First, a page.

I want to emphasize that not everything the administration is doing that I believe is bad is a scandal, which I am defining as official wrongdoing or corruption. The president’s ongoing immigration policy, an attempt to displace, through aggressive deportations of otherwise law-abiding undocumented immigrants, and the cancellation of Temporary Protected Status and the Deferred Action for Childhood Arrivals program, is a moral travesty but not necessarily a misuse of his official powers. Trump’s immigration policy is a reflection of his belief that these people from “shithole countries” are inferior, and therefore offer little to the United States. He is hardly the first president to pursue such a policy on such a basis; but a policy can be morally repugnant without being a scandal.

 

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21 hours ago, fraufruit said:

 

Economists have estimated that the trade war is costing the U.S. more than $3 billion a month.

 

 

A new wall every 2 months.

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The US annual federal budget is $3.8 Trillion.   $20 billion for a wall and $12 billion for farmer subsidies are rounding errors. 

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Is that the new talking point now? That $1.1 billion that Brokeahontas lost? Tis but a scratch...

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4 minutes ago, El Jeffo said:

Is that the new talking point now? That $1.1 billion that Brokeahontas lost? Tis but a scratch...

 

If you want to become hysterical over those amounts, considering what is at stake, I won't try to stop you.   

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I'm far from hysterical, Loretta. But if you're still a Trump fan at this point, chances are you're either a white nationalist or an idiot.

 

But I repeat myself.

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5 minutes ago, El Jeffo said:

I'm far from hysterical, Loretta. But if you're still a Trump fan at this point, chances are you're either a white nationalist or an idiot.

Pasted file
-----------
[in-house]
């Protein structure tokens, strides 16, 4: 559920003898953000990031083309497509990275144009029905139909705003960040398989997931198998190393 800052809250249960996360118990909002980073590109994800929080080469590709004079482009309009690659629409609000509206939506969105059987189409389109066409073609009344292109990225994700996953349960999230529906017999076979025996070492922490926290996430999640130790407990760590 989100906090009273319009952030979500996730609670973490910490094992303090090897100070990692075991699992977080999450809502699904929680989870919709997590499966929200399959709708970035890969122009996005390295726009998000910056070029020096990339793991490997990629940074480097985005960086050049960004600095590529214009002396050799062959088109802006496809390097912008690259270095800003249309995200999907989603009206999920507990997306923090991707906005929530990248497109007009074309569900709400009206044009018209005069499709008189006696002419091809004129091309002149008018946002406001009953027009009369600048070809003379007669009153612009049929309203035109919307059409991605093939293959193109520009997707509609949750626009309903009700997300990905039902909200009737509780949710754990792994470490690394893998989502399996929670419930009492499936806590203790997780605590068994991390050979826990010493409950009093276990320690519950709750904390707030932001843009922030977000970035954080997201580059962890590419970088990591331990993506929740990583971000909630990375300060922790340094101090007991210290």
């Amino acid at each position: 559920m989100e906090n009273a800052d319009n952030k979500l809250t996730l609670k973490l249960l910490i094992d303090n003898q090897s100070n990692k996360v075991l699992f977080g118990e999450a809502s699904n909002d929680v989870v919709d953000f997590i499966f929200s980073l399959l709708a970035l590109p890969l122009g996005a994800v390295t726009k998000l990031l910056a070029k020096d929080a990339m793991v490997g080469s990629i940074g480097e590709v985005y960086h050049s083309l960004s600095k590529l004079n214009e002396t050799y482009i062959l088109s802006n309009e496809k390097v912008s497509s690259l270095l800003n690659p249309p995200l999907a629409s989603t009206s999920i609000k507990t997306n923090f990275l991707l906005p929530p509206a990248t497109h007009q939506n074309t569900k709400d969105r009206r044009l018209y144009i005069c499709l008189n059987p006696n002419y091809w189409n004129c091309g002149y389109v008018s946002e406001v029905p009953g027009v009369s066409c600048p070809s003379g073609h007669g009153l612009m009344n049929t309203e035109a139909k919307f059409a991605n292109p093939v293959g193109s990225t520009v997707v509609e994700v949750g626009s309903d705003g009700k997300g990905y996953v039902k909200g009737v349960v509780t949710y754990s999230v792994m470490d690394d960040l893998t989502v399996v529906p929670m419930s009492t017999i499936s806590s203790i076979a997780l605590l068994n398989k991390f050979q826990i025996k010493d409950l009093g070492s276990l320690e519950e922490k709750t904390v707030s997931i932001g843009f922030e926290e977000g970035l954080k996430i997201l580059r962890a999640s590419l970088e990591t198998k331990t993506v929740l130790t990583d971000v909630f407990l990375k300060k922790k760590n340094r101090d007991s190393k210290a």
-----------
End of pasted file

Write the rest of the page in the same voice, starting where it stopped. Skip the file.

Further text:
But I repeat myself.

 

Or super rich...

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Just now, El Jeffo said:

I'm far from hysterical, Loretta. But if you're still a Trump fan at this point, chances are you're either a white nationalist or an idiot.

 

But I repeat myself.

 

I have never been a Trump fan, but your ongoing hysteria about the Russiagate scam and your lack of civility toward anyone who does not embrace your ideas with religious fervor has caused you to become delusional.  

 

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More de-bunking of lies -

 

 

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U.S. cities that take in larger numbers of undocumented immigrants do not see a correlation with higher rates of violent and property crime, a new study by the Marshall Project and the New York Times has found.

The study debunks one of President Trump’s favorite talking points, that undocumented immigrants represent a criminal risk to Americans. That idea has been central to Trump’s political rise and was articulated when he announced his candidacy for president on June 16, 2015.

“When Mexico sends its people, they’re not sending their best. They’re not sending you. They’re not sending you. they’re sending people that have lots of problems, and they’re bringing those problems with us. They’re bringing drugs. They’re bringing crime. They’re rapists,” Trump said.

Since taking office, Trump has repeated the claim that undocumented immigrants are prone to crime and that U.S. metro areas designated as “sanctuary cities” suffer as a result.

But the new study compared recent estimates of undocumented populations in metro areas with local crime rates published by the FBI and found that a significant majority of urban areas reported decreases in violent and property crime between 2007 and 2016.

The study showed that the decreases in metro crime rates were independent of changes in the undocumented population.

The new research, while perhaps the most detailed, is just the latest to refute Trump’s claims about undocumented immigrants and crime.

2018 study by the Cato Institute, for example, found that in Texas, immigrants — legal or undocumented — committed fewer crimes than native-born U.S. residents. Another study across all 50 states had similar results.

A separate study published in March 2018 in the journal Criminology found that states with more undocumented immigrants have lower crime rates than those with fewer.